In many ways, my mother was the heart center of the village she aspired to create during my youth. As a child, I had a fairly consistent circle of family and friends that, generally speaking, had something to say about me and my well-being. I liked that kind of investment. I have a lot of gratitude for my mother, who organized countless dinners, picnics, holidays, and other events to attempt a quasi-modern-village for my sister and me. Sadly, however, I think there was an imbalanced reliance on her organizational energy. This, I fear, is what hindered our realization to full-blown "village-hood." It literally takes a village to realize a village, and one lone individual is not enough to sustain it. Like an ecosystem, the village needs constant reciprocal contributions from all its component parts. All must agree to share their gifts, and this necessitates no small investment of energy and commitment. Even beholding and witnessing the gifts of others is an active enterprise: an affirmative willingness to receive. There is no such thing as a passive village.
When my mother died, the nets of the community she held so tightly necessarily dropped, and many within our circle scattered. There is nothing inherently wrong with this: change is how it is. And yet, at the same time, in circumstances like these, the very normal biological and spiritual need to be held and witnessed becomes an unfulfilled prophecy. After a while, even the taste of the aspiring village begins to fade, even when the painful yearning for it is still there. It is as if we unconsciously and instinctively raise our arms and reach out our hands towards a vast spacious earthly landscape, and yet, do not precisely know what we are expecting to grasp. We only know it is important.
Weller reminded me that the disintegration or non-fulfillment of our respective villages is a profound loss. It is also, for the most part, an ungrieved one. For me, grieving this loss properly means tapping into the heart that wants of and for others - and seeing this tender yearning as a strength, not a symptom of spiritual immaturity. It means allowing yourself to cry over the many times you tried to create a community that, despite your efforts, didn't manifest. It means giving space to the pain of being too fearful to reach out, too shy to share your vulnerability, too scared of what it would mean if people were incapable of beholding you. In grieving the loss of the village fully, we honor its importance in the web of our humanity. It is exquisite, in fact, that we love and long for the genuine village enough to grieve its absence.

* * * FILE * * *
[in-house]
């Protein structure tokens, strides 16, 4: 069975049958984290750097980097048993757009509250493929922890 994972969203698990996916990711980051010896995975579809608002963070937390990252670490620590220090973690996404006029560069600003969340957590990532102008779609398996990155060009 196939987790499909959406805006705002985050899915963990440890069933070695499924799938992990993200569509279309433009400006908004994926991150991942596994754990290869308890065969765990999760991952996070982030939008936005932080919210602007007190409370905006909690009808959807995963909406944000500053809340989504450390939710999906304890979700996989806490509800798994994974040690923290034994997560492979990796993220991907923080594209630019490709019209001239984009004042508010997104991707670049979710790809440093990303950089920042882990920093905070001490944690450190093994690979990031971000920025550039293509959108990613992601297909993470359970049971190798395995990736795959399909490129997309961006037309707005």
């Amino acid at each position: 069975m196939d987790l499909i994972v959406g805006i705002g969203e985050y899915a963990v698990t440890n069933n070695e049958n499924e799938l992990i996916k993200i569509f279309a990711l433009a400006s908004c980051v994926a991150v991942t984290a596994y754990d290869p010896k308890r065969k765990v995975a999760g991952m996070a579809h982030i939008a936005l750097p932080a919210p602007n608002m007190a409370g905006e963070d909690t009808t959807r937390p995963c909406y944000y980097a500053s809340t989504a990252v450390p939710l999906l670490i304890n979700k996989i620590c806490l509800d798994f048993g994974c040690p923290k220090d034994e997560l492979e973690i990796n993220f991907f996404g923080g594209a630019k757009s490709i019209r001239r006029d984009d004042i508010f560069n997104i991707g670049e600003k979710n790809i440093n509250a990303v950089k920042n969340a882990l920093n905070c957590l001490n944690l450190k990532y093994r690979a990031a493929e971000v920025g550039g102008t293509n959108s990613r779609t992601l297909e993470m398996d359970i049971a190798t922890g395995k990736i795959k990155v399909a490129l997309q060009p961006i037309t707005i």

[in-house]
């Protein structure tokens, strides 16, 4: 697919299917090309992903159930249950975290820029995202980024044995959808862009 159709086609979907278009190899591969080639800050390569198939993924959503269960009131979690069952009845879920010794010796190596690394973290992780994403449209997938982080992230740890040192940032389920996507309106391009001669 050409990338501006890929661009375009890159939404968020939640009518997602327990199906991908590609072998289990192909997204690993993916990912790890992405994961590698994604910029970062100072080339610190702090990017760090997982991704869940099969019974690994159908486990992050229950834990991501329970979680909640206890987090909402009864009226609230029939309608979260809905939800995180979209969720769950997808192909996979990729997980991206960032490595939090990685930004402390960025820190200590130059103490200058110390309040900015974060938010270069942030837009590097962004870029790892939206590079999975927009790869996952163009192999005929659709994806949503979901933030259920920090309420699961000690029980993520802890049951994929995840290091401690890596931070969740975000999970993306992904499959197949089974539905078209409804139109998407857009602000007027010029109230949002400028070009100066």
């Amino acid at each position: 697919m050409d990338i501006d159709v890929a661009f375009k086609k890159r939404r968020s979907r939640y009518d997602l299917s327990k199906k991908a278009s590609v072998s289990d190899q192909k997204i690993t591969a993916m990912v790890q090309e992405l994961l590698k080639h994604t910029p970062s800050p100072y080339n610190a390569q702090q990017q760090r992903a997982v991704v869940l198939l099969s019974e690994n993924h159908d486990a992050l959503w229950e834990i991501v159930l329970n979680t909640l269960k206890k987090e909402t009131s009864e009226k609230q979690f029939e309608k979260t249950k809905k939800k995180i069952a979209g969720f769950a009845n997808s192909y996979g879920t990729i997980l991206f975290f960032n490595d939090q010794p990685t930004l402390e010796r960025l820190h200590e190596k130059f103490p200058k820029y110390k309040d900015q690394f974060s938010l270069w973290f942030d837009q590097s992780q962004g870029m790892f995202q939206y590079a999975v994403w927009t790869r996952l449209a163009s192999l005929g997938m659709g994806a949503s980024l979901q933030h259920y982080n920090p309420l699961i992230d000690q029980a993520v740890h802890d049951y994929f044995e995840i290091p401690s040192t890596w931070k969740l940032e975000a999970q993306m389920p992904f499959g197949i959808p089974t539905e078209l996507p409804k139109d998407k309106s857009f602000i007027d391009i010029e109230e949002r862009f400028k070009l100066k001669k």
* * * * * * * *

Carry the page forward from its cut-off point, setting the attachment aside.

Without fully grieving that which we never fully received - how else can we start to give form to that which we want but don't yet know? How else can we start to cognize what a village is, if we cannot grieve the loss of what it couldn't be? In grieving the loss of the village, we approach the possibility of a true village with courage and reverence.
And when we are finally at this point of deep grief - that is, when we are honestly abiding in the painful loving reverence for the villages we have lost, for the villages we never had, and for the villages we are karmically bound to expect and want - then, and only then, can we can start to put image and form to what lies just beyond our yearning outstretched hands.
A caring, interdependent, honest, loving, witnessing, celebratory, committed, intimate village
That never was, or never fully was, or was and was lost
What a tragedy
In being with the tragedy, in grieving it fully
We re-encounter what we love
With all its curvatures and angles of possibility
And so, grief for the loss of the village becomes the sacred path
To falling so ferociously in love with the village again
That we at last behold its potential
In this spirit
Grieve with reverence
That which you were born to love.